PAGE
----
Convertible Bond 4.3 0.85
General Bond: Intermed-Term 4.3 0.27
General Bond: Long-Term 4.2 0.44
Inflation-Protected Bond 4.2 0.45
Mortgage-Backed Bond 4.0 0.18
International Bond: General 4.0 0.42
Muni Nat'l: Long-Term Bond 3.7 0.33
Gov't Bond: Short-Term 3.5 0.10
Muni Nat'l: Intermed-Term Bond 3.5 0.25
Global Stock 3.4 1.15
Target Date: 2000-2014 3.4 0.52
Technology Sector 3.2 1.34
Balanced: Domestic 3.0 0.68
Telecommunications Sector 3.0 1.32
Balanced: Global 2.9 0.85
Muni Nat'l: Short-Term Bond 2.8 0.10
General Bond: Short-Term 2.7 0.21
Target Date: 2015-2029 2.7 0.81
Muni Nat'l: High-Yield Bond 2.4 0.53
Long-Short 2.4 0.56
Target Date: 2030+ 2.3 1.02
Miscellaneous Sector 2.2 1.38
Mid-Cap Stock 1.8 1.19
Large-Cap Stock 0.8 1.09
Small-Cap Stock 0.7 1.29
Real Estate Sector -1.2 1.91
Contra Market -6.3 1.46
Financial/Banking Sector -7.6 1.45

As stated in my Editor’s Note in this issue, a portfolio comprised of 20% commodity stock funds, 30% international stock funds, 20% government bond funds, 10% emerging market bond funds, 10% utilities funds and 10% corporate high-yield bond funds would have generated a five-year annualized return of 7.8%. If one were to modify the portfolio slightly and include both health care stock funds and convertible bond funds (the 11th and 12th best-performing categories), annualized performance would still have been an impressive 7.2%.

Though the returns are theoretical (actual performance was dependant on the funds selected and could have been better or worse), they do show the benefit that diversification produces. A portfolio holding only large-cap stocks would have essentially been unchanged, in terms of value, over the past five years.

SPECIAL OFFER: Get AAII membership FREE for 30 days!
Get full access to AAII.com, including our market-beating Model Stock Portfolio, currently outperforming the S&P 500 by 4-to-1. Plus 60 stock screens based on the winning strategies of legendary investors like Warren Start your trial now and get immediate access to our market-beating Model Stock Portfolio (beating the S&P 500 4-to-1) plus 60 stock screens based on the strategies of legendary investors like Warren Buffett and Benjamin Graham. PLUS get unbiased investor education with our award-winning AAII Journal, our comprehensive ETF Guide and more – FREE for 30 days
sign-up

Again, past performance is no guarantee of future returns. Some of the categories and funds that did particularly well over the last five years may lag during the first half of this decade. Conversely, a category that performed poorly may rebound. Since it is impossible to know, including a mix of different types of funds increases the odds of being in the “right” category at the “right” time.

This said, your health, wealth and age should all play a bigger determinant in which categories to target than performance. Emerging market countries, such as Brazil, may be showing stronger economic growth right now, but if cash preservation and income are top priorities, a large allocation to an emerging market stock fund may not make much sense. Conversely, an investor who does not intend to access funds in his portfolio for 20 years or longer should consider the outlook for interest rates before investing heavily in bond funds just because of their recent five-year performance.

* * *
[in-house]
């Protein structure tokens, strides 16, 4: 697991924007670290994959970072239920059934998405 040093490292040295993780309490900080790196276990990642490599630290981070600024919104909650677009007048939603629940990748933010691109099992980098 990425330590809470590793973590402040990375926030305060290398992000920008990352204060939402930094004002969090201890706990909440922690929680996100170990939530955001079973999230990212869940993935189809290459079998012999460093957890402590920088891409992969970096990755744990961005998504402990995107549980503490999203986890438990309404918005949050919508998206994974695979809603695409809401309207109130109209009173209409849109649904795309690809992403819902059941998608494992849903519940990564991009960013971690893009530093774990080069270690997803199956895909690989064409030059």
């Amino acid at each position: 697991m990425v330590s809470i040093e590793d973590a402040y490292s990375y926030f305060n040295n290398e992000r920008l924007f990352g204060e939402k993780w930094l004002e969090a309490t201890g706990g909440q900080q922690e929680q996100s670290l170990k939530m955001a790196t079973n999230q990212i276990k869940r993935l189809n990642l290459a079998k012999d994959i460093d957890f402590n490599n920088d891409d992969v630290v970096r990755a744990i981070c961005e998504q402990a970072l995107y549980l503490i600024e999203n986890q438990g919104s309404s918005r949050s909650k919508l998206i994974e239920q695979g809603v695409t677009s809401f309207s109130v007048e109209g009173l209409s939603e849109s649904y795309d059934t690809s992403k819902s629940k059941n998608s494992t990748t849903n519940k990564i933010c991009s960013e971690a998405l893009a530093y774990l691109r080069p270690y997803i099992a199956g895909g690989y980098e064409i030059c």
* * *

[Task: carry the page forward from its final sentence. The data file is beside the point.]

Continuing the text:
Fund Listings

The top funds for each category are presented in Table 1. Along with the five-year compound annual return, we report 10 years of annual return data. This allows you to see how the fund performed during both the past two bear markets and the resulting rebounds. Returns in bold are in the top 25% of all funds within the investment category. Risk and expense ratios in bold are in the lowest 25% in the category.

Analyzing Performance

There are several things to consider when evaluating a mutual fund. Total return is obviously important, but return is relative to a fund’s category. A fund in a more conservative category may have a lower total return, but it may do a better job of preserving capital. Conversely, a fund in a more aggressive category may have a higher five-year performance, but it also could have lost a significant amount money during the recent bear market.

For example, consider Vanguard Short-Term Federal (VSGBX), a short-term government bond fund, versus Janus Orion (JORNX), a mid-cap stock fund. VSGBX has a five-year return of 4.6% and produced positive annual returns during each of the past five years. JORNX made investors more money with a five-year return of 8.1%, but it also experienced a 49.8% drop in 2008. In other words, the better long-term performance came at a price.

In both cases, actual performance was influenced by the type of investments held by the funds. Treasuries, held by VSGBX, provided investors safety and benefited from falling yields during the recent bear market. Mid-cap stocks, held by JORNX, fluctuated with the broader equity markets, losing significant ground during the bear market, only to rebound strongly last year.